Pork belly. To me, it conjures up memories of rich, decadent and deeply flavorful dishes at upscale restaurants. To others, it’s a total mystery. I’ve often received a blank stare when I mention it. “Pork belly?” they ask. “I’ve never eaten that. What’s it like?” I bet that even if you think you haven’t, you actually have had it before – ever tried bacon? Bacon is often derived from pork belly. But using an entire pork belly is a different story, so I set out to find some. It was illusive at first, as it’s not written on any signage in grocery stores or farmer’s markets that I visited. Once I started asking vendors, it was a whole other story.
My local pork farmer, Bledsoe Natural Pork, doesn’t bring it to the farmer’s market unless it’s requested because it requires such a cold temperature to stay fresh. I checked with a local grocery store, Nugget Market, who does sell it and for an astonishingly cheap price. I scooped up a few pounds and went to work looking for a way to prepare it. We didn’t need to look far – the Momofuku cookbook has wonderful ideas for pork belly. Not surprising, considering that pork belly is very popular in Korean and Chinese cuisine.
Using the Momofuku cooking technique, Russ created a simple braised pork belly with some fantastic baked beans. By baking the beans in the rendered pork fat along with ketchup and brown sugar, he created a deeply flavorful side dish that was both savory and sweet at the same time.
Braised Pork Belly with Baked Beans
- 3 lbs. skin-on pork belly
- 8 C water
- 1 1/4 C kosher slat
- 1/2 C honey
- 14 bay leaves
- 4 T whole uncracked black pepper
- 5 cloves of garlic, crushed and skin left on
- Rendered fat from braised pork belly
- 40 oz. canned pinto beans
- 1 1/2 C ketchup
- 3/4 C brown sugar
- Salt and pepper to taste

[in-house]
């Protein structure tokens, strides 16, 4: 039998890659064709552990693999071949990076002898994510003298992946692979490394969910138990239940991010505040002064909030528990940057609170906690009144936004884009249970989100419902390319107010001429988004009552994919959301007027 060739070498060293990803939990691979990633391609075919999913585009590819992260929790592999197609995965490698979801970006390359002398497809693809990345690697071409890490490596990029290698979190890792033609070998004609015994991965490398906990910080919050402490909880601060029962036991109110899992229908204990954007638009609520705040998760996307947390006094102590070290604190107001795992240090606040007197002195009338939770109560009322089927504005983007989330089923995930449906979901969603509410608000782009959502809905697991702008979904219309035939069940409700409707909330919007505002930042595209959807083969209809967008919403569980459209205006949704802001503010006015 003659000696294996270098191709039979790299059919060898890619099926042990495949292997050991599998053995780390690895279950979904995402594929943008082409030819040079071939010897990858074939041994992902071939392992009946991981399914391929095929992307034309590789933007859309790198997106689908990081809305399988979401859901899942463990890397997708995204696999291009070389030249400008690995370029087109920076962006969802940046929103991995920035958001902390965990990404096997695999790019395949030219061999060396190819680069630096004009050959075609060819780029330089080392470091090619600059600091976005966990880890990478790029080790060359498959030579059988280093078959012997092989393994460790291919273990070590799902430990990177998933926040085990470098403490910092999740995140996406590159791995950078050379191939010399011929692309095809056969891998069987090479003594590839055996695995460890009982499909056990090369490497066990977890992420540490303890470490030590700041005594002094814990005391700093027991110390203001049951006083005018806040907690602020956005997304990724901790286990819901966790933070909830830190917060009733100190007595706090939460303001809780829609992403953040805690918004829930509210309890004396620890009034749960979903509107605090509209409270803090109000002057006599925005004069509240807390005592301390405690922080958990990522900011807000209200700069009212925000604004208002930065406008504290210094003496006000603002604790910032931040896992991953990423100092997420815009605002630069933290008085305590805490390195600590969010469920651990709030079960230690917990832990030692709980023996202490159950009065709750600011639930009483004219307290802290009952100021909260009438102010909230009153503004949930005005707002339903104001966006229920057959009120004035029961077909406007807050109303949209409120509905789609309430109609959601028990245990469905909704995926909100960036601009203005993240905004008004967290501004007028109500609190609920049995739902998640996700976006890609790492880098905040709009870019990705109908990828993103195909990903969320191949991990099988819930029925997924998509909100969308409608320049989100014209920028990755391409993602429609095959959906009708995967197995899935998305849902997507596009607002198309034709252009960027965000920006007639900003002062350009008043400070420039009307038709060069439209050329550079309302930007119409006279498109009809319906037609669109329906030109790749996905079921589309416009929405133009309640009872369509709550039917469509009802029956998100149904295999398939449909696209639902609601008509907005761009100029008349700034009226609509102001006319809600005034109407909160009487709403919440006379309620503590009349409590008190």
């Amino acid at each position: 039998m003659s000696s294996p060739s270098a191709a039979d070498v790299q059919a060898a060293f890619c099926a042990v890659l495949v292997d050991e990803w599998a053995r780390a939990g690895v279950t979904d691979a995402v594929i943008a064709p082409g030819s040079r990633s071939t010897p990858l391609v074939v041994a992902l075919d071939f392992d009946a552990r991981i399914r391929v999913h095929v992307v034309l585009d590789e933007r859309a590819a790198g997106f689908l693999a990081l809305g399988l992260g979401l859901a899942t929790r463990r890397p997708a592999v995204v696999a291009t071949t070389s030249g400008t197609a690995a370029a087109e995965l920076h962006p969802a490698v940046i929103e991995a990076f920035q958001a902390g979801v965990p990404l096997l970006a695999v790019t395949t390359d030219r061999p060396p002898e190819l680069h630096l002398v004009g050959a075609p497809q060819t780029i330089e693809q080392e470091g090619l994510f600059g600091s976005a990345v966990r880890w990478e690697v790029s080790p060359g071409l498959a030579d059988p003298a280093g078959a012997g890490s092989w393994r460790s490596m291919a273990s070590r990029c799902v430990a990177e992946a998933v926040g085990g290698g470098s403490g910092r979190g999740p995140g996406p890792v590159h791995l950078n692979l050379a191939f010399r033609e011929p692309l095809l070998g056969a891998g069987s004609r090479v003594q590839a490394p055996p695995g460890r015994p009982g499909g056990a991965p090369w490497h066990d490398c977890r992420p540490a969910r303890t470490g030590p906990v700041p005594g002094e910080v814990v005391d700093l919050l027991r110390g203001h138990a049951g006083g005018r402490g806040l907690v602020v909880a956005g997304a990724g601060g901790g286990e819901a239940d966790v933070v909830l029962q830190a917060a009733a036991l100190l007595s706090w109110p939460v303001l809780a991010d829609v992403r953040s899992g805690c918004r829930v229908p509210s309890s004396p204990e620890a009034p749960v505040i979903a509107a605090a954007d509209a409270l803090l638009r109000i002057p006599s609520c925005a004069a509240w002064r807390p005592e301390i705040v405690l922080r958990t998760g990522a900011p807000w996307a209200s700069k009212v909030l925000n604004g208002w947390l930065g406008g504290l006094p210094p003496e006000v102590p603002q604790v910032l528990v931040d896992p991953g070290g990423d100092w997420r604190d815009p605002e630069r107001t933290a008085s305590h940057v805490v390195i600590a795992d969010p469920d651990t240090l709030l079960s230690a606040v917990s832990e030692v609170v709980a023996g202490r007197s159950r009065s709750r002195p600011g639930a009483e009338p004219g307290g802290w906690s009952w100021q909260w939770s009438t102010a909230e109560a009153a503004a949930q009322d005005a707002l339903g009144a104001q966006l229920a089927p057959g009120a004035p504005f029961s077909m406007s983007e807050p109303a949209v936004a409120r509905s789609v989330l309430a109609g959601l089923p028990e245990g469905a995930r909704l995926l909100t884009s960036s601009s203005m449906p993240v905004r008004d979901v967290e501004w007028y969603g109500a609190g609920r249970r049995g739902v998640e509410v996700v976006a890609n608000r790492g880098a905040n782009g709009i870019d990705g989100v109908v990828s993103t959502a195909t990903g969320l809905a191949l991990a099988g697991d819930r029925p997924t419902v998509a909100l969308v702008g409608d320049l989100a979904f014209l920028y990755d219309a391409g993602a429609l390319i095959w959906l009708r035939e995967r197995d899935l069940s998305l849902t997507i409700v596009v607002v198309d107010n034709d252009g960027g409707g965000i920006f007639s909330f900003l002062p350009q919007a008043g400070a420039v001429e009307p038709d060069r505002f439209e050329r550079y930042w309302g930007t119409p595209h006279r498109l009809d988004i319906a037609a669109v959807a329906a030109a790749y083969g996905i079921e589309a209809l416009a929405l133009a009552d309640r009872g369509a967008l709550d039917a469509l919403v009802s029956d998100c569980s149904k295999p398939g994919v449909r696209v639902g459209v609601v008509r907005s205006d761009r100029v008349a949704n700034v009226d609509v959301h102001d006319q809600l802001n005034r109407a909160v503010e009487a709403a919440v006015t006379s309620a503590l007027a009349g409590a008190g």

Braised Pork Belly: Combine all the ingredients for brine in a large stock pot and place pork belly inside, ensuring it is completely covered by brine. Place pot in refrigerator for at least 5 hours but no more than 10 hours.
Preheat oven to 450°F. Remove pork from brine and score the skin*. Place in a large baking dish skin or fat side up, sprinkle with salt and pepper to taste and roast for 1 hour, basting halfway through. After 1 hour, lower temperature to 250°F and roast for another hour and 15 minutes.
Let meat rest at room temperature until cool enough to handle, then place in refrigerator until ready to serve. (Don’t clean the baking dish – you will use it to make the baked beans.)
Once ready to serve, heat a very lightly greased skillet over medium-high heat. Cut meat to pieces that are 1/2″ thick and 2″ wide. Sautee until lightly browned on both sides and serve immediately alongside beans.
Baked Beans: Keep the oven at 250°F. Using the same baking dish from roasting the pork belly, add the beans, ketchup, brown sugar, salt and pepper. Bake 30-45 minutes, or until sauce has thickened. Serve immediately.
*We recommend taking the skin off at this point. We left it on because too much of the fat was coming off with it, but the meat ended up not being as tender as we would have liked.